Sunday 7 February 2021 11:10 am

UK exports via sea to EU down 68 per cent since end of Brexit transition

UK exports through sea freight to the EU in January plummeted by 68 per cent compared to last year, according to new data from the UK’s lorry lobby.

Figures from the Road Haulage Association (RHA), which have been shown to Cabinet Office Minister Michael Gove, also revealed that up to 75 per cent of lorries coming over from the EU are returning empty.

Read more: Government ‘in denial’ about post-Brexit fishing problems, say industry leaders

The main reasons for this were delays on the UK side or companies choosing to no longer export to the EU due to difficult new customs processes, according to The Observer.

The UK exported almost £300bn worth of goods to the EU in 2019, with the vast majority via sea and not by air.

RHA boss Richard Burnett told The Observer that he had also warned Gove that there is only about 10,000 customs agents – professionals that help companies export goods across borders – operating in the UK – one-fifth of what is required post-Brexit.

“I find it deeply frustrating and annoying that ministers have chosen not to listen to the industry and experts,” he said.

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“Michael Gove is the master of extracting information from you and giving nothing back.

“He responds on WhatsApp and says he got the letter but no written response comes. Pretty much every time we have written over the last six months he has not responded in writing.”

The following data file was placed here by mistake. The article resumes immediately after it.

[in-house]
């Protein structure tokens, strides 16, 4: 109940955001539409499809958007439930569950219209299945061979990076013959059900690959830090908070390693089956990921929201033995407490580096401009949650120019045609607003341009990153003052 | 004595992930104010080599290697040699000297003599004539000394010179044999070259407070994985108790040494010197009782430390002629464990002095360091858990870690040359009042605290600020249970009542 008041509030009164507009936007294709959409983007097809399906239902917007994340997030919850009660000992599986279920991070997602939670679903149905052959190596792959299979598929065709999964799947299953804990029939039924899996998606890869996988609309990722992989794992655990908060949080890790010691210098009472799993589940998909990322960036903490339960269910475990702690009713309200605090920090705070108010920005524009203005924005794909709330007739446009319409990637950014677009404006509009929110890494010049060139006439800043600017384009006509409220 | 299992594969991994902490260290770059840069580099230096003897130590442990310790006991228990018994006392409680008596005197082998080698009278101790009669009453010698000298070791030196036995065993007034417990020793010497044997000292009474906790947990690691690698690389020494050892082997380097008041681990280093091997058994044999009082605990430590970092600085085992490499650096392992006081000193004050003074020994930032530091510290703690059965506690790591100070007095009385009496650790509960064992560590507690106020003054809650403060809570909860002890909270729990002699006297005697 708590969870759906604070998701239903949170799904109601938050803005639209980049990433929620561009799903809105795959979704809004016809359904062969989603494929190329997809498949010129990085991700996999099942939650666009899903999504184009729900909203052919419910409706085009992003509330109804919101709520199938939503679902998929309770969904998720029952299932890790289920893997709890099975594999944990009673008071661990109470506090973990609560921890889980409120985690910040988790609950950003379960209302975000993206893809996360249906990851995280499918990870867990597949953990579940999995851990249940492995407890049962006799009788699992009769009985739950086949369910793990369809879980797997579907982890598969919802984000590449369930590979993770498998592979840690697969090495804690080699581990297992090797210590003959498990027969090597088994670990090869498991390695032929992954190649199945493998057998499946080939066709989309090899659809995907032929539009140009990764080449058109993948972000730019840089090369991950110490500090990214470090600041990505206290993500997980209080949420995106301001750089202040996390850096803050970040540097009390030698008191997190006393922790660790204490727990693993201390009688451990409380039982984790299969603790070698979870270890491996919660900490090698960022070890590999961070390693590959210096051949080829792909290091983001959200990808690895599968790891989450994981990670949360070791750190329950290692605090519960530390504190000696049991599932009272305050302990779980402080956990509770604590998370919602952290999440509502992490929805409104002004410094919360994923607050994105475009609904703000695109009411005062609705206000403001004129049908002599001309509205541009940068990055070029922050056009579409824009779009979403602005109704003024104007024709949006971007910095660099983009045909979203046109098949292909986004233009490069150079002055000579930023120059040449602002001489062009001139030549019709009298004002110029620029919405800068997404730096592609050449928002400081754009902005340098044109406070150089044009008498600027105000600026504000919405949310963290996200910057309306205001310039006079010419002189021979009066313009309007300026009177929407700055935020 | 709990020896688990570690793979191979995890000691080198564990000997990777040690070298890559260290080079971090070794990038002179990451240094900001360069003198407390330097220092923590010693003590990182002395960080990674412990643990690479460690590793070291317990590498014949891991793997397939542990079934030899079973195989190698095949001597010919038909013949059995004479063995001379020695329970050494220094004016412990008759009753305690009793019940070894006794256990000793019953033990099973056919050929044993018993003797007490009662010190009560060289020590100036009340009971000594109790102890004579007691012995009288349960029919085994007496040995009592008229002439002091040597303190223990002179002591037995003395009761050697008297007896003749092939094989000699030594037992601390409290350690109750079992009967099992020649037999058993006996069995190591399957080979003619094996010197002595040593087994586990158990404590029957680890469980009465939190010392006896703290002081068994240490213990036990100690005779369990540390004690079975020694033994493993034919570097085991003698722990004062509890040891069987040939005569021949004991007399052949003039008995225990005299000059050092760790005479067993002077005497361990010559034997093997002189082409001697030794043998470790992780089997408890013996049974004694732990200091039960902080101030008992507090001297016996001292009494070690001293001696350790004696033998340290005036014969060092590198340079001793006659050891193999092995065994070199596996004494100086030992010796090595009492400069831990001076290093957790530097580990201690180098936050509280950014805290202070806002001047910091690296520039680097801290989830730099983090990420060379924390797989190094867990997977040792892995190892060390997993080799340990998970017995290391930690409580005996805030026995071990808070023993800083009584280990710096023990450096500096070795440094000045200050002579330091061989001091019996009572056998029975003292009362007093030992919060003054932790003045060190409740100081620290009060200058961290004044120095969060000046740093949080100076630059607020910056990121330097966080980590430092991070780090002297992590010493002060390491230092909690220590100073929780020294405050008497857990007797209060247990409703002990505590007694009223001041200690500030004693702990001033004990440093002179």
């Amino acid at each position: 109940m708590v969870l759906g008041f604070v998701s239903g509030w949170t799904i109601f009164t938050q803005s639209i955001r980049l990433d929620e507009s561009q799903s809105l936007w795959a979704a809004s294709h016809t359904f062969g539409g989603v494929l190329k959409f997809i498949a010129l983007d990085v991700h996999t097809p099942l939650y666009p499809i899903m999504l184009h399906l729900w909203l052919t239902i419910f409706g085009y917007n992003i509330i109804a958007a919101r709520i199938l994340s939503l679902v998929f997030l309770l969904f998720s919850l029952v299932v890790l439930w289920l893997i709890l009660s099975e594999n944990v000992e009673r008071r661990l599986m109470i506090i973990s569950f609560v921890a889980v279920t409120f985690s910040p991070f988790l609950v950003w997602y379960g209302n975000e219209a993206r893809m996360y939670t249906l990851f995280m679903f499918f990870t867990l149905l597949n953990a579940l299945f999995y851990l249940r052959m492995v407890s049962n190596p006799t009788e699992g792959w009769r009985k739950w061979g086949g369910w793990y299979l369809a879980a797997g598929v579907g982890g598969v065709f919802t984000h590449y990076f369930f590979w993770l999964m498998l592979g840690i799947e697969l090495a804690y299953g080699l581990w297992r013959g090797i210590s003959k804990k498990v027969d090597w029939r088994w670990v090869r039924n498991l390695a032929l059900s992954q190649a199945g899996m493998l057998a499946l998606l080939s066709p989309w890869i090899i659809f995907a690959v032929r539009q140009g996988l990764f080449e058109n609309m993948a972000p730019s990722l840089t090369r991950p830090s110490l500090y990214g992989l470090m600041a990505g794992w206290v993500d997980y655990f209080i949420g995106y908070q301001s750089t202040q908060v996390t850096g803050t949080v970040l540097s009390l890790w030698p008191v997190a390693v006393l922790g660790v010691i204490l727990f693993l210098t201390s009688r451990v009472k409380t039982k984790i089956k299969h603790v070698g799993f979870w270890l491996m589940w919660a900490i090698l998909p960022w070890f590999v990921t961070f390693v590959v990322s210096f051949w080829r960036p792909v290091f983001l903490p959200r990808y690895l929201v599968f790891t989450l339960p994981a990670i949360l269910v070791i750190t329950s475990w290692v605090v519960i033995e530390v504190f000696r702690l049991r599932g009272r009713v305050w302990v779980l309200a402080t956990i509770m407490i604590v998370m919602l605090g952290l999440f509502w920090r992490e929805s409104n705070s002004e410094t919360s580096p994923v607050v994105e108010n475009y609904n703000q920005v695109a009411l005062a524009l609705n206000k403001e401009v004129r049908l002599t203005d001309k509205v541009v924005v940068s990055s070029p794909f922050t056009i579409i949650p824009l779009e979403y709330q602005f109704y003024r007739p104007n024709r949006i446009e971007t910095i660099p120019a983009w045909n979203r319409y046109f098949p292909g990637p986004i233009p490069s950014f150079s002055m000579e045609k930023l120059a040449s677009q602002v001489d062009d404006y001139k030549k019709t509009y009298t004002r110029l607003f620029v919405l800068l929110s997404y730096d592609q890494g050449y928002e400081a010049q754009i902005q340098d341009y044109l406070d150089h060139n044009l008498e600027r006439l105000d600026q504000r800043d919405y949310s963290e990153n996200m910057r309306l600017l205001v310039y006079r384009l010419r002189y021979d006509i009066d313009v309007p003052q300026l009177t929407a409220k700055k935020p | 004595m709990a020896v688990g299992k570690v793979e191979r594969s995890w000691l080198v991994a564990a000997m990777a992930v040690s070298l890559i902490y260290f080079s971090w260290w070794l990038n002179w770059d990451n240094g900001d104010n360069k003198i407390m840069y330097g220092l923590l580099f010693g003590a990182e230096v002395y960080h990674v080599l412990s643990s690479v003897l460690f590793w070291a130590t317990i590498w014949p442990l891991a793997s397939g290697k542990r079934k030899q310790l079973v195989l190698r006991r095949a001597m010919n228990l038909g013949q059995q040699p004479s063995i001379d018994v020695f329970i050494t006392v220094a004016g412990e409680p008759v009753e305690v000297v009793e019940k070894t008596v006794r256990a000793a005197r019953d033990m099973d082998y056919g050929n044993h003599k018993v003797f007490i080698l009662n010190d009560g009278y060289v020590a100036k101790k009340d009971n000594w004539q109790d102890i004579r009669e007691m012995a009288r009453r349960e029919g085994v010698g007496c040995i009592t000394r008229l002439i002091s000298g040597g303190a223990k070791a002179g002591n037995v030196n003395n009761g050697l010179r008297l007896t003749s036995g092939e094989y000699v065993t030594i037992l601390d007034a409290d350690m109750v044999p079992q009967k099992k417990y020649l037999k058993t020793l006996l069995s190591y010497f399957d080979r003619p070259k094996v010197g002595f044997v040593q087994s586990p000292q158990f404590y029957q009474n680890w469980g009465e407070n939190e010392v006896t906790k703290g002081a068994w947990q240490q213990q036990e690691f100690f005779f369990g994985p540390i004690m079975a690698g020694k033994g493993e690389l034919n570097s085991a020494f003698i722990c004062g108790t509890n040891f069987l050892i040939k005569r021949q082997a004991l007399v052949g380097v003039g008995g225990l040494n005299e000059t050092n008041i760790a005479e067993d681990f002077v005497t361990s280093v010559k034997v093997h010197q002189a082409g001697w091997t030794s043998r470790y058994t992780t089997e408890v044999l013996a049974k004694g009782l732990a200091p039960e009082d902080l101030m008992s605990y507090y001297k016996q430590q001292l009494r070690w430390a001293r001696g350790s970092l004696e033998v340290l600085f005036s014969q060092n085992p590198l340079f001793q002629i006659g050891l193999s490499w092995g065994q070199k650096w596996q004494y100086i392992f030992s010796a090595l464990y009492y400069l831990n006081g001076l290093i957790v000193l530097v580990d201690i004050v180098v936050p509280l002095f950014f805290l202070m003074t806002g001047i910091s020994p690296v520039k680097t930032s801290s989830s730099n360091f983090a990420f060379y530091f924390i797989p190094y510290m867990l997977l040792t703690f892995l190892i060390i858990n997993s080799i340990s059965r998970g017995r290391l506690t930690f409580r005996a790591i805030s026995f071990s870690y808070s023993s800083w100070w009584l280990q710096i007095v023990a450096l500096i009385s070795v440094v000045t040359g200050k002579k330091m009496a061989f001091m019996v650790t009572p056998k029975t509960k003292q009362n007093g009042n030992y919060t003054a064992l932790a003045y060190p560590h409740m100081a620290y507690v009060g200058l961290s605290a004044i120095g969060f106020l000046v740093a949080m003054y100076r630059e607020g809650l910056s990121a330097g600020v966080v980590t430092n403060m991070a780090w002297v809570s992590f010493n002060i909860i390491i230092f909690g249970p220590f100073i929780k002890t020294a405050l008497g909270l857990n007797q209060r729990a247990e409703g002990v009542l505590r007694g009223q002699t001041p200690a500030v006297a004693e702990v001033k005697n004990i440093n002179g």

UK exporters in some industries, particularly agricultural and fishing, have faced disruption since the UK left the EU’s single market and customs union on 1 January.

Many firms have found the new paperwork and red tape difficult to manage, while there has also been difficulties with new IT customs systems.

A YouGov survey earlier this week showed 42 per cent of British exports had been negatively affected by Brexit so far.

Read more: Almost half of UK exporters hurt by Brexit, says new survey

A government spokesperson said: “We do not recognise the figure provided on exports. Thanks to the hard work of hauliers and traders to prepare for change, disruption at the border has so far been minimal and freight movements are now close to normal levels, despite the Covid-19 pandemic.

“We will continue to work constructively with the RHA as we adjust to our new relationship with the EU and seize the opportunities of Brexit.”

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